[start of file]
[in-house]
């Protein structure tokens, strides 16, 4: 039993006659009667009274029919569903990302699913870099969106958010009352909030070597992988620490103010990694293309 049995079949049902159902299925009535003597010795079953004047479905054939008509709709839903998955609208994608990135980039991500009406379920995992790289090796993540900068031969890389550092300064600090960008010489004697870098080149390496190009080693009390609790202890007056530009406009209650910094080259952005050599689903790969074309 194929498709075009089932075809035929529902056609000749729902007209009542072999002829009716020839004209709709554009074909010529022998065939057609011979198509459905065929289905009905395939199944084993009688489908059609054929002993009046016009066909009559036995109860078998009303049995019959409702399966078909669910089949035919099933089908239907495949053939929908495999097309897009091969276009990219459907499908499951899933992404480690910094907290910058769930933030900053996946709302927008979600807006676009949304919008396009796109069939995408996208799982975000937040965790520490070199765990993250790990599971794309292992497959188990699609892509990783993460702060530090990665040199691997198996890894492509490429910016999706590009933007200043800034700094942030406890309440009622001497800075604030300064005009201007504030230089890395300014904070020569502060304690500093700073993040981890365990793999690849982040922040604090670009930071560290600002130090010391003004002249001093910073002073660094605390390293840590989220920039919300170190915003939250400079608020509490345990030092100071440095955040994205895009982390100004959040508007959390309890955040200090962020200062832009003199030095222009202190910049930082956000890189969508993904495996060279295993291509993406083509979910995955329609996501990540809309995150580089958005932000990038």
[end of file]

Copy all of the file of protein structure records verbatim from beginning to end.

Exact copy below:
[in-house]
């Protein structure tokens, strides 16, 4: 039993006659009667009274029919569903990302699913870099969106958010009352909030070597992988620490103010990694293309 049995079949049902159902299925009535003597010795079953004047479905054939008509709709839903998955609208994608990135980039991500009406379920995992790289090796993540900068031969890389550092300064600090960008010489004697870098080149390496190009080693009390609790202890007056530009406009209650910094080259952005050599689903790969074309 194929498709075009089932075809035929529902056609000749729902007209009542072999002829009716020839004209709709554009074909010529022998065939057609011979198509459905065929289905009905395939199944084993009688489908059609054929002993009046016009066909009559036995109860078998009303049995019959409702399966078909669910089949035919099933089908239907495949053939929908495999097309897009091969276009990219459907499908499951899933992404480690910094907290910058769930933030900053996946709302927008979600807006676009949304919008396009796109069939995408996208799982975000937040965790520490070199765990993250790990599971794309292992497959188990699609892509990783993460702060530090990665040199691997198996890894492509490429910016999706590009933007200043800034700094942030406890309440009622001497800075604030300064005009201007504030230089890395300014904070020569502060304690500093700073993040981890365990793999690849982040922040604090670009930071560290600002130090010391003004002249001093910073002073660094605390390293840590989220920039919300170190915003939250400079608020509490345990030092100071440095955040994205895009982390100004959040508007959390309890955040200090962020200062832009003199030095222009202190910049930082956000890189969508993904495996060279295993291509993406083509979910995955329609996501990540809309995150580089958005932000990038």